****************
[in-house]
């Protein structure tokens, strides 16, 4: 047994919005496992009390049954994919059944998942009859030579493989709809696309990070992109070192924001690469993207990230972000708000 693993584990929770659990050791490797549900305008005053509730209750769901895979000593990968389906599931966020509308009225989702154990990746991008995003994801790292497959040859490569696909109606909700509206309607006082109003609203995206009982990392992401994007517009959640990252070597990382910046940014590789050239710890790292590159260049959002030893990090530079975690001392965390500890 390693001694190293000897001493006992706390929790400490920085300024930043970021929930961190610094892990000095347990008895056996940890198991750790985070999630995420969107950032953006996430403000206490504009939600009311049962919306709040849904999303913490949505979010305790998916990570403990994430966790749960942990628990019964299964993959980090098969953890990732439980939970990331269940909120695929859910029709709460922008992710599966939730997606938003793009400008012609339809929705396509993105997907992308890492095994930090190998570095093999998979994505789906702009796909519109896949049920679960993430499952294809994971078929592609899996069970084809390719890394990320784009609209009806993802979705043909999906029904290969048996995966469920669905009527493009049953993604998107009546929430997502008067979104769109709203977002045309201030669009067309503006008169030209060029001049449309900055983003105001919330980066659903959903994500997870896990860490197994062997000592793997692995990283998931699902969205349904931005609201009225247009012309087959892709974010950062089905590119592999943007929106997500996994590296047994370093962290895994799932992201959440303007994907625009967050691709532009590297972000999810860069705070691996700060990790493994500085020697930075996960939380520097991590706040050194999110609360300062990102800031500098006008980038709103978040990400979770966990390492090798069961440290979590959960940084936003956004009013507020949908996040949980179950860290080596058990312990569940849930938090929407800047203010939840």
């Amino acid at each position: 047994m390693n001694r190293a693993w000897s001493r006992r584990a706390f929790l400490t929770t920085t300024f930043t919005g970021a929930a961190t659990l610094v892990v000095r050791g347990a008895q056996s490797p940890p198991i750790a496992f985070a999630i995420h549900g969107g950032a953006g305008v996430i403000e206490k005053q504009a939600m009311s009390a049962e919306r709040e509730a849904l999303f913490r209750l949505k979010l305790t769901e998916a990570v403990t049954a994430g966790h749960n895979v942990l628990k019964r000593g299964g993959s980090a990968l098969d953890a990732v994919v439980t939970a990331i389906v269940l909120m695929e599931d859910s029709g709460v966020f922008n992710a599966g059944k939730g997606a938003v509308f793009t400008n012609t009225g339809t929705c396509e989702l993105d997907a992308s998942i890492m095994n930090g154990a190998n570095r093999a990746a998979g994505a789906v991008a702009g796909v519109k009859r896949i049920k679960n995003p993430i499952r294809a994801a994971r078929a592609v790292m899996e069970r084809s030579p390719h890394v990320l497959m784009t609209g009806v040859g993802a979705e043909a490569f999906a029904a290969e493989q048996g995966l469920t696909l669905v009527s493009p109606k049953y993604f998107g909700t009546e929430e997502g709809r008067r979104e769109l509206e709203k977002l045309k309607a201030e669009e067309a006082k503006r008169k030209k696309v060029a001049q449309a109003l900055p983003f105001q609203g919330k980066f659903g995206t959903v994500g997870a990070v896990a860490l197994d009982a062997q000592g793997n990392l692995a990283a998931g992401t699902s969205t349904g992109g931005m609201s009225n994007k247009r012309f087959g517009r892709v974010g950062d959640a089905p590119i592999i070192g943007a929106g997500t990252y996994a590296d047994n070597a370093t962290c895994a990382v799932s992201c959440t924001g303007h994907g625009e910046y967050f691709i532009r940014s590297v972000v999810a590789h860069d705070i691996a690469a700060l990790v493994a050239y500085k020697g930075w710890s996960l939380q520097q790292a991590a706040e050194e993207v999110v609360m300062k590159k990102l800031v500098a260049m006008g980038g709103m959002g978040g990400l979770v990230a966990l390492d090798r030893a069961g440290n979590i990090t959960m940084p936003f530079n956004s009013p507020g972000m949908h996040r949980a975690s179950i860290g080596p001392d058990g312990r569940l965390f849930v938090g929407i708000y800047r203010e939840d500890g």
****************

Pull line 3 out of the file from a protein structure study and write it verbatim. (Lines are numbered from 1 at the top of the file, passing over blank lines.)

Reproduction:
């Amino acid at each position: 047994m390693n001694r190293a693993w000897s001493r006992r584990a706390f929790l400490t929770t920085t300024f930043t919005g970021a929930a961190t659990l610094v892990v000095r050791g347990a008895q056996s490797p940890p198991i750790a496992f985070a999630i995420h549900g969107g950032a953006g305008v996430i403000e206490k005053q504009a939600m009311s009390a049962e919306r709040e509730a849904l999303f913490r209750l949505k979010l305790t769901e998916a990570v403990t049954a994430g966790h749960n895979v942990l628990k019964r000593g299964g993959s980090a990968l098969d953890a990732v994919v439980t939970a990331i389906v269940l909120m695929e599931d859910s029709g709460v966020f922008n992710a599966g059944k939730g997606a938003v509308f793009t400008n012609t009225g339809t929705c396509e989702l993105d997907a992308s998942i890492m095994n930090g154990a190998n570095r093999a990746a998979g994505a789906v991008a702009g796909v519109k009859r896949i049920k679960n995003p993430i499952r294809a994801a994971r078929a592609v790292m899996e069970r084809s030579p390719h890394v990320l497959m784009t609209g009806v040859g993802a979705e043909a490569f999906a029904a290969e493989q048996g995966l469920t696909l669905v009527s493009p109606k049953y993604f998107g909700t009546e929430e997502g709809r008067r979104e769109l509206e709203k977002l045309k309607a201030e669009e067309a006082k503006r008169k030209k696309v060029a001049q449309a109003l900055p983003f105001q609203g919330k980066f659903g995206t959903v994500g997870a990070v896990a860490l197994d009982a062997q000592g793997n990392l692995a990283a998931g992401t699902s969205t349904g992109g931005m609201s009225n994007k247009r012309f087959g517009r892709v974010g950062d959640a089905p590119i592999i070192g943007a929106g997500t990252y996994a590296d047994n070597a370093t962290c895994a990382v799932s992201c959440t924001g303007h994907g625009e910046y967050f691709i532009r940014s590297v972000v999810a590789h860069d705070i691996a690469a700060l990790v493994a050239y500085k020697g930075w710890s996960l939380q520097q790292a991590a706040e050194e993207v999110v609360m300062k590159k990102l800031v500098a260049m006008g980038g709103m959002g978040g990400l979770v990230a966990l390492d090798r030893a069961g440290n979590i990090t959960m940084p936003f530079n956004s009013p507020g972000m949908h996040r949980a975690s179950i860290g080596p001392d058990g312990r569940l965390f849930v938090g929407i708000y800047r203010e939840d500890g």